11:30-12:30 **Ron Rosenthal **– Random walks on oriented cells – part I

13:45- 14:45 **Izhar O**ppenheim – Decomposition Theorem for high dimensional random walks

15:00-16:00 **Amitay Kamber – Cutoff of random walks on hyperbolic surfaces and Ramanujan complexes**

16:30-17:30

Our calendar:

Place: Room 130, IIAS, Feldman Building, Givat Ram

Program:

10:00-11:00 Oren Becker – The basics of stability and group theoretic prerequisites

11:15-12:15 Tamar Ziegler – Polynomial testing on uniform sets

13:45-14:45 Oren Becker – Proving stability: qualitatively and quantitatively

15:00-16:00 Lev Glebsky – Ultraproducts and stability

______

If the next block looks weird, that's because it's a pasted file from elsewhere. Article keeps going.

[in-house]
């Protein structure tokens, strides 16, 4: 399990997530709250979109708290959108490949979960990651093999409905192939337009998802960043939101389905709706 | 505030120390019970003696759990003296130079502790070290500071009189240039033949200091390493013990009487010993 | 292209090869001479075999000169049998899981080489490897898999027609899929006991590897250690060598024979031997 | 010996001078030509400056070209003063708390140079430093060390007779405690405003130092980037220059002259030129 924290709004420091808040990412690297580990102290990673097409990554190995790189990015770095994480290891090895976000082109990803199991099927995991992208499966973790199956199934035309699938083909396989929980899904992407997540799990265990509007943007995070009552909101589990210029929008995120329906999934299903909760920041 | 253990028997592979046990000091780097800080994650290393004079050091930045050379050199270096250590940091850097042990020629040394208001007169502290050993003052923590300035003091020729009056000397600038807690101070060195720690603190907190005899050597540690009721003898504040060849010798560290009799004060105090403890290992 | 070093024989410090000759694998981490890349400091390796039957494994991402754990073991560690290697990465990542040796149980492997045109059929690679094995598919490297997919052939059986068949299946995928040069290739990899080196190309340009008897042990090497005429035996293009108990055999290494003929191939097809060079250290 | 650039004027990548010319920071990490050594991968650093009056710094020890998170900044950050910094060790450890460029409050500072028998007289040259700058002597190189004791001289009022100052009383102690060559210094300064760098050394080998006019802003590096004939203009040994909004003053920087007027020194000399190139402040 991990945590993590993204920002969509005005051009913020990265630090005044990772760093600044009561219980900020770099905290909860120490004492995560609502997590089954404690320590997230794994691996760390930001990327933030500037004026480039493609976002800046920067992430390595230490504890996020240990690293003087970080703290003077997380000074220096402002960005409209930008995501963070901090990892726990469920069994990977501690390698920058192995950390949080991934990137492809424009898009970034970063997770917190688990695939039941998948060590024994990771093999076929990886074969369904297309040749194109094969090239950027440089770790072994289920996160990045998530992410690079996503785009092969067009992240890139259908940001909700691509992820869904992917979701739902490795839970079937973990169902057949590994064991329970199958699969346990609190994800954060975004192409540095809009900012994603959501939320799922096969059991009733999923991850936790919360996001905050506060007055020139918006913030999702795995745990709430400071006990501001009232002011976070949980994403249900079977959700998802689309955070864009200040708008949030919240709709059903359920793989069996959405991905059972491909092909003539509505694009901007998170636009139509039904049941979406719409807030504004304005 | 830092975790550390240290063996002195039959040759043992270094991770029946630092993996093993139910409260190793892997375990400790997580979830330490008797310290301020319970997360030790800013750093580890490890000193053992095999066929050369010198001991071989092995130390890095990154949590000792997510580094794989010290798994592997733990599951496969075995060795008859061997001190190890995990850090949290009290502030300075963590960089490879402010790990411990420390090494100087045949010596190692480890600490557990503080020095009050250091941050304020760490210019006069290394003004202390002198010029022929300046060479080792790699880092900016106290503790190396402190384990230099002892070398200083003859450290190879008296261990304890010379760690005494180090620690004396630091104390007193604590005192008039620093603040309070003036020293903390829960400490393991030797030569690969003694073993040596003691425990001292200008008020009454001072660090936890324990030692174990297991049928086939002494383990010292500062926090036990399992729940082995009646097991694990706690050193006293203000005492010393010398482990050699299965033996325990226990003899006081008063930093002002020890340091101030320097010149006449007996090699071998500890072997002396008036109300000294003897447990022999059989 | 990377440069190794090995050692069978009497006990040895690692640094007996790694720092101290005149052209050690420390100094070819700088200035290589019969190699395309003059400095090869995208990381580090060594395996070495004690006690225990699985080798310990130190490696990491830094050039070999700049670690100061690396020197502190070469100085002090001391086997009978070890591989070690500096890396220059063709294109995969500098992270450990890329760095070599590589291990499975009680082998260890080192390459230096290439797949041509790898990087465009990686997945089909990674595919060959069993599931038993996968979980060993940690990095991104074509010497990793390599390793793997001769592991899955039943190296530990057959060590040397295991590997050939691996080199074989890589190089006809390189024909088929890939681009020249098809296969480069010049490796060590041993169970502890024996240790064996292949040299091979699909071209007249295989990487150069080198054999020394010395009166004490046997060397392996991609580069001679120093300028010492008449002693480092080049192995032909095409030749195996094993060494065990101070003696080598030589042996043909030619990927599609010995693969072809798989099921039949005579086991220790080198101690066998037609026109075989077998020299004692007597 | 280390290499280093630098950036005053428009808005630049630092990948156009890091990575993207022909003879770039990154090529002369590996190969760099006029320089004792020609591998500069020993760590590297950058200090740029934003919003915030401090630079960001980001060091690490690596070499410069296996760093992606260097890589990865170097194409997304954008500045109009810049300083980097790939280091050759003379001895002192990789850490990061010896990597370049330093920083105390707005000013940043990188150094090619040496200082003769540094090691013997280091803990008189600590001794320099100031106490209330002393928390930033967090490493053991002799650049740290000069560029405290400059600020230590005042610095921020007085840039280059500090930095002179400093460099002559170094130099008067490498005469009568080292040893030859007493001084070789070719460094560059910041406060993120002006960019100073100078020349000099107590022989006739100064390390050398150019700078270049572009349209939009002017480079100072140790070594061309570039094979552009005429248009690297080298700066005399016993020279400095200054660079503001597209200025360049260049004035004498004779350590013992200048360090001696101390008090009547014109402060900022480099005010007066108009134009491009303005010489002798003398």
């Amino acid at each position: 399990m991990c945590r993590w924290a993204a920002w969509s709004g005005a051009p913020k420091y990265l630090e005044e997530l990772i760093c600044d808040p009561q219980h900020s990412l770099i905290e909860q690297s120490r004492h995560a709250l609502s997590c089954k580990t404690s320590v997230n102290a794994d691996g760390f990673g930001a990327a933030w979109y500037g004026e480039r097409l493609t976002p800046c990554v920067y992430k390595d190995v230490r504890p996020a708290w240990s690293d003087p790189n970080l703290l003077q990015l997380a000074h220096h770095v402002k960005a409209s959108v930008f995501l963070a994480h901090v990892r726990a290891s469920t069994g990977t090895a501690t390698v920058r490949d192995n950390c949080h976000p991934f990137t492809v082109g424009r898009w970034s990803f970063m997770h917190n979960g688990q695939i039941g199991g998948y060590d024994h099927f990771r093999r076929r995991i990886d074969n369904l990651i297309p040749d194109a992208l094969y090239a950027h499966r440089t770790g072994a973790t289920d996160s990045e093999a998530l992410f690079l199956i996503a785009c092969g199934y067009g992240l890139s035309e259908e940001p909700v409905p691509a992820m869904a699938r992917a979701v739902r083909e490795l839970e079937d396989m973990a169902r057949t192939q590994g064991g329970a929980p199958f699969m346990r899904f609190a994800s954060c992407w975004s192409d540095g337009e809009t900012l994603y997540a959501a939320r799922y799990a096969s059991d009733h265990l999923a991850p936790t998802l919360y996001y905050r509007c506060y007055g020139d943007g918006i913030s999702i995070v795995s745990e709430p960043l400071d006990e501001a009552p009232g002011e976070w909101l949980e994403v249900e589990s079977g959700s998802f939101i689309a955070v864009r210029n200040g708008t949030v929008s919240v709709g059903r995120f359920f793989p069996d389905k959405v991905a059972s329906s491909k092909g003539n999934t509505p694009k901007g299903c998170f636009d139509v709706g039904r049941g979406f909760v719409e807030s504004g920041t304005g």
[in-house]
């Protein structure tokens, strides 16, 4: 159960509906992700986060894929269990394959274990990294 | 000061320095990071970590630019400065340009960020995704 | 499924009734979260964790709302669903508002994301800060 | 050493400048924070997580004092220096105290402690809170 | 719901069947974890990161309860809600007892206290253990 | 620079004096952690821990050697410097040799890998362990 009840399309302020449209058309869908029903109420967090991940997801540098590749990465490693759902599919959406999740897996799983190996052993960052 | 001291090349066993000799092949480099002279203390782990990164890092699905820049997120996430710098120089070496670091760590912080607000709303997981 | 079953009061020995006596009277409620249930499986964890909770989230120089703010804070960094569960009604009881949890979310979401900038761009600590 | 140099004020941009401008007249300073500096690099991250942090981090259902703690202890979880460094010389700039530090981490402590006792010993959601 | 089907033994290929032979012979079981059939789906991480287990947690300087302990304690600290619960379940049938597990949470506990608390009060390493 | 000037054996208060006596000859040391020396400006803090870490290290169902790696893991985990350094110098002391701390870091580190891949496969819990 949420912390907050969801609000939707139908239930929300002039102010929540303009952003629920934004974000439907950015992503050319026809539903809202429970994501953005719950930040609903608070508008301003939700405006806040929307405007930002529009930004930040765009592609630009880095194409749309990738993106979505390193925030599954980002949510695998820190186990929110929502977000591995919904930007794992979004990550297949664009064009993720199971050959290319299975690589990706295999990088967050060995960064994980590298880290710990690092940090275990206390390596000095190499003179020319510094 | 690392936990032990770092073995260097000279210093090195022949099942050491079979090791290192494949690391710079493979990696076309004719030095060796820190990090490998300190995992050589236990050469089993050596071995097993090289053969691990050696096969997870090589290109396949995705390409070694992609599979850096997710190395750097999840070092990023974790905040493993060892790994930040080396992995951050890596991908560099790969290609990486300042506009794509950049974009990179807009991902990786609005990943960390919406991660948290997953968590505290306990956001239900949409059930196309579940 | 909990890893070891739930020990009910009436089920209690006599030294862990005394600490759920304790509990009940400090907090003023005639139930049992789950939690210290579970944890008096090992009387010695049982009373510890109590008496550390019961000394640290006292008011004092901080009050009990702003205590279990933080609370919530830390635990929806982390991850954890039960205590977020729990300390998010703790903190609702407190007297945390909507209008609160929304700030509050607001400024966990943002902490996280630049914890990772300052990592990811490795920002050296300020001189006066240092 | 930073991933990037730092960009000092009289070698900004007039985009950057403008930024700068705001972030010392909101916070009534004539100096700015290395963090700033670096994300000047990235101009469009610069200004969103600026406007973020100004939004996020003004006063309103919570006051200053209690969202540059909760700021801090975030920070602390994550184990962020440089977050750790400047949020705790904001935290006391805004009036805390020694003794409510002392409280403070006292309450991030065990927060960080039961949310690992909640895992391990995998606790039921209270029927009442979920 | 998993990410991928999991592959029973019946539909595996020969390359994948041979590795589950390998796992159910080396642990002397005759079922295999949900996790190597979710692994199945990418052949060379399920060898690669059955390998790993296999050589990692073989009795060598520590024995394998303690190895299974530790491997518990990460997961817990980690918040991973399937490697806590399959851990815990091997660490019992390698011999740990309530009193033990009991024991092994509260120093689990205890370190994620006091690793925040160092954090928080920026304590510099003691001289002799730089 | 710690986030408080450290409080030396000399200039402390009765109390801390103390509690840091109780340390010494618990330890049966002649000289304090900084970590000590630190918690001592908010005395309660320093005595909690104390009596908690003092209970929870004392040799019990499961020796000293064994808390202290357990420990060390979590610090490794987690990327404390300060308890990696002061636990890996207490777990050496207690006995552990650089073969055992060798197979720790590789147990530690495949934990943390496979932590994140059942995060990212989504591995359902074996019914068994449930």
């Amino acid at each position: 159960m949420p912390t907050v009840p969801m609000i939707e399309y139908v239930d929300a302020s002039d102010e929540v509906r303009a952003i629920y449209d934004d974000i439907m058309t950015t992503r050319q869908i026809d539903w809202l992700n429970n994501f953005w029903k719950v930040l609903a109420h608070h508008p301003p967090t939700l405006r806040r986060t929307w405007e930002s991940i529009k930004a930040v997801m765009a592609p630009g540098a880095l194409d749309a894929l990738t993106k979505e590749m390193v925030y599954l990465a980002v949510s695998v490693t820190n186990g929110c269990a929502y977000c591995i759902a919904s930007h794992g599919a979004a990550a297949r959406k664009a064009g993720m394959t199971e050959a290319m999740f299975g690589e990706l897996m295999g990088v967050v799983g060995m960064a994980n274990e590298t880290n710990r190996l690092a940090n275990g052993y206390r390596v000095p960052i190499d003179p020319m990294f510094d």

Old post.

Place: Room 130, IIAS, Feldman Building, Givat Ram

I will add the programs once they will be available.

I will add the programs once they will be available.

]]>Followed by a Basic notion lecture by Frank Calegary 16:30-17:45: **The cohomology of arithmetic groups and Langlands program**

Wednesday January 24, 18:00-17:00: Akshay Venkatesh lectures on** Cryptography and the geometry of algebraic equations**. Lecture accessible also to second and third year undergraduate students.